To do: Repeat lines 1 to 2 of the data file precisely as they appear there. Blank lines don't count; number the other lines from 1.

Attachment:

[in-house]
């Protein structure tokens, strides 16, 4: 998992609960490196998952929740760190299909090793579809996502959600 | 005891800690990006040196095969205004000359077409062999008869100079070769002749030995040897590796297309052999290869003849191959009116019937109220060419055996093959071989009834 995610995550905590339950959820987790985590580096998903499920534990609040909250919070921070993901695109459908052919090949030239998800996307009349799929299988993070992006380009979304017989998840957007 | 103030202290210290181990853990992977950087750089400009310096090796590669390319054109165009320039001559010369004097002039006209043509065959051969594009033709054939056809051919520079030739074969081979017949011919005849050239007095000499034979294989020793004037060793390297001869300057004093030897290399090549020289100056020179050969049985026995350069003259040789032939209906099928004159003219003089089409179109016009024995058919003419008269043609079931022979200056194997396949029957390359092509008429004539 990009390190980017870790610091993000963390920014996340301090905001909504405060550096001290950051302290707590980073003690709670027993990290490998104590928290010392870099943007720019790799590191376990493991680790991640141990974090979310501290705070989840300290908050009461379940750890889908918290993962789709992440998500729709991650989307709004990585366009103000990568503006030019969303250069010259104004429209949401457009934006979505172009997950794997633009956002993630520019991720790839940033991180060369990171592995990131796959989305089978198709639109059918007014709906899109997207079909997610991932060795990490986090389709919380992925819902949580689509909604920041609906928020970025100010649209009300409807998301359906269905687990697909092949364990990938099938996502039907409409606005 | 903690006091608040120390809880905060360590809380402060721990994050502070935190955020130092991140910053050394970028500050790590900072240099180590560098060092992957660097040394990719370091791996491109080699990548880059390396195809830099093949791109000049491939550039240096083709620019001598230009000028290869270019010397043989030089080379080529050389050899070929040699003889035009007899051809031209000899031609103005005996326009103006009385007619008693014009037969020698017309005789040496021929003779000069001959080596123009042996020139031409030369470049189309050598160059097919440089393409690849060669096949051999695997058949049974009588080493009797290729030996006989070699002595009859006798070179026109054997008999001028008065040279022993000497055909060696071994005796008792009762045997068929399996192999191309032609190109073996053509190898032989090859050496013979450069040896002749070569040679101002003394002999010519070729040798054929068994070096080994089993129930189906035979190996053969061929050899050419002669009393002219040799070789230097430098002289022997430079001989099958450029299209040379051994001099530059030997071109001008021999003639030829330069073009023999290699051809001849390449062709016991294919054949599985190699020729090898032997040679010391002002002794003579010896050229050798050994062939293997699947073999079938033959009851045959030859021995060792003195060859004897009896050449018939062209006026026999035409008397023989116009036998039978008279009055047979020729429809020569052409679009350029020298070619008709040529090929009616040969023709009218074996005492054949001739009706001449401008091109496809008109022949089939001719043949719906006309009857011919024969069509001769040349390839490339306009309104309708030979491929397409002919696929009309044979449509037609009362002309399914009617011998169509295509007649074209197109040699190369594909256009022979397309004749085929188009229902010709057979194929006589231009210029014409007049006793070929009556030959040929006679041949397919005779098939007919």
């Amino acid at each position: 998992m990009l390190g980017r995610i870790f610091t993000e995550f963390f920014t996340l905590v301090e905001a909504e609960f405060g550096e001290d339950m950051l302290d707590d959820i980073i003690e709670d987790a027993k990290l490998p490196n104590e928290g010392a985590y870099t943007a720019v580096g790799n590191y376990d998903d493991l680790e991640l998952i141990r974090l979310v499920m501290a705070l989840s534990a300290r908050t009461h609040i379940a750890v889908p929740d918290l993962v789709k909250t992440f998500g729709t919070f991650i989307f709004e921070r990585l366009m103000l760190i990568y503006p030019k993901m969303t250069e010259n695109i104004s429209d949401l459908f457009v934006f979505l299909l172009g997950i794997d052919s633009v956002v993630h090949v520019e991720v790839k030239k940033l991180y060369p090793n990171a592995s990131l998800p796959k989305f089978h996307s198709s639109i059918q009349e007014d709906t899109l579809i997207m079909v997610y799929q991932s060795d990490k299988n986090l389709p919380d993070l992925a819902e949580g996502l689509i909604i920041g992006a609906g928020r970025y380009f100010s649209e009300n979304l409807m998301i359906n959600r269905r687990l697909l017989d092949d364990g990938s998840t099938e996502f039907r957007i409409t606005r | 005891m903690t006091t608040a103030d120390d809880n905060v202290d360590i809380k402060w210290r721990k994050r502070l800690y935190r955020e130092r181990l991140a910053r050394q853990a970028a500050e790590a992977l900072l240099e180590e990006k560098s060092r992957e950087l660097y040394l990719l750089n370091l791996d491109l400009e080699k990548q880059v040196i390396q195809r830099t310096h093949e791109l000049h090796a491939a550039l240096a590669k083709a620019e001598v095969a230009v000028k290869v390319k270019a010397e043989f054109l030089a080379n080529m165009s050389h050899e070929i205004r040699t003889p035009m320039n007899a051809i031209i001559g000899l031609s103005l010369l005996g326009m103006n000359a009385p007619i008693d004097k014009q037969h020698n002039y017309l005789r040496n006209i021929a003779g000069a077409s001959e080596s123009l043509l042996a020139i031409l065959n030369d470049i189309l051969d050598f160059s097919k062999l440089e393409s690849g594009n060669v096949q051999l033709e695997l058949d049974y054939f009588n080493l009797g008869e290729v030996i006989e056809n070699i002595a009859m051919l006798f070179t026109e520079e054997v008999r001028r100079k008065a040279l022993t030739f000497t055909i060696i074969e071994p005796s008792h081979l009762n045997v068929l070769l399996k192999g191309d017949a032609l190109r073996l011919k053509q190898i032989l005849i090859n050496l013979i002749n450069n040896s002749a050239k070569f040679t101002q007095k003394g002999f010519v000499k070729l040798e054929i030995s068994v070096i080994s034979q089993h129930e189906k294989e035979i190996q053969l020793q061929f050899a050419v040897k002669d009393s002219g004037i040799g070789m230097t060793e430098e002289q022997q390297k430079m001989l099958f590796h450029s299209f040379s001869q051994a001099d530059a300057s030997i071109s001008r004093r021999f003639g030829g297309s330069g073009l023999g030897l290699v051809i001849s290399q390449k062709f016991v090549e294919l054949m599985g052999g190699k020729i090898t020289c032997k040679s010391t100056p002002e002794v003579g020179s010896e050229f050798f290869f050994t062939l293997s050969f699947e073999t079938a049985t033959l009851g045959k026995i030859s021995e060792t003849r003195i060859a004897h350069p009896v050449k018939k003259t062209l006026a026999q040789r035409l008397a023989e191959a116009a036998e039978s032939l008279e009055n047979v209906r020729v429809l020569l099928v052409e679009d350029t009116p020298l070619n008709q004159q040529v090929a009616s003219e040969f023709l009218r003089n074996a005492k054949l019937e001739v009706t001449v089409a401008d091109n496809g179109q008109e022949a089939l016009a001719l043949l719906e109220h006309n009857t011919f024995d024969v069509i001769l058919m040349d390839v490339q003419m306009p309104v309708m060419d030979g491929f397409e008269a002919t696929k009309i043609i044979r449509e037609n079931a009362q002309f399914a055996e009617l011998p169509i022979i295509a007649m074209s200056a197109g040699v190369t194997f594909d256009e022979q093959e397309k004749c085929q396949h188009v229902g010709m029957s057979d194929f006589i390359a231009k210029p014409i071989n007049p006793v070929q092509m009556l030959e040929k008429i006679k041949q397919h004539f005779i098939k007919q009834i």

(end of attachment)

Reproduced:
[in-house]
């Protein structure tokens, strides 16, 4: 998992609960490196998952929740760190299909090793579809996502959600 | 005891800690990006040196095969205004000359077409062999008869100079070769002749030995040897590796297309052999290869003849191959009116019937109220060419055996093959071989009834 995610995550905590339950959820987790985590580096998903499920534990609040909250919070921070993901695109459908052919090949030239998800996307009349799929299988993070992006380009979304017989998840957007 | 103030202290210290181990853990992977950087750089400009310096090796590669390319054109165009320039001559010369004097002039006209043509065959051969594009033709054939056809051919520079030739074969081979017949011919005849050239007095000499034979294989020793004037060793390297001869300057004093030897290399090549020289100056020179050969049985026995350069003259040789032939209906099928004159003219003089089409179109016009024995058919003419008269043609079931022979200056194997396949029957390359092509008429004539 990009390190980017870790610091993000963390920014996340301090905001909504405060550096001290950051302290707590980073003690709670027993990290490998104590928290010392870099943007720019790799590191376990493991680790991640141990974090979310501290705070989840300290908050009461379940750890889908918290993962789709992440998500729709991650989307709004990585366009103000990568503006030019969303250069010259104004429209949401457009934006979505172009997950794997633009956002993630520019991720790839940033991180060369990171592995990131796959989305089978198709639109059918007014709906899109997207079909997610991932060795990490986090389709919380992925819902949580689509909604920041609906928020970025100010649209009300409807998301359906269905687990697909092949364990990938099938996502039907409409606005 | 903690006091608040120390809880905060360590809380402060721990994050502070935190955020130092991140910053050394970028500050790590900072240099180590560098060092992957660097040394990719370091791996491109080699990548880059390396195809830099093949791109000049491939550039240096083709620019001598230009000028290869270019010397043989030089080379080529050389050899070929040699003889035009007899051809031209000899031609103005005996326009103006009385007619008693014009037969020698017309005789040496021929003779000069001959080596123009042996020139031409030369470049189309050598160059097919440089393409690849060669096949051999695997058949049974009588080493009797290729030996006989070699002595009859006798070179026109054997008999001028008065040279022993000497055909060696071994005796008792009762045997068929399996192999191309032609190109073996053509190898032989090859050496013979450069040896002749070569040679101002003394002999010519070729040798054929068994070096080994089993129930189906035979190996053969061929050899050419002669009393002219040799070789230097430098002289022997430079001989099958450029299209040379051994001099530059030997071109001008021999003639030829330069073009023999290699051809001849390449062709016991294919054949599985190699020729090898032997040679010391002002002794003579010896050229050798050994062939293997699947073999079938033959009851045959030859021995060792003195060859004897009896050449018939062209006026026999035409008397023989116009036998039978008279009055047979020729429809020569052409679009350029020298070619008709040529090929009616040969023709009218074996005492054949001739009706001449401008091109496809008109022949089939001719043949719906006309009857011919024969069509001769040349390839490339306009309104309708030979491929397409002919696929009309044979449509037609009362002309399914009617011998169509295509007649074209197109040699190369594909256009022979397309004749085929188009229902010709057979194929006589231009210029014409007049006793070929009556030959040929006679041949397919005779098939007919």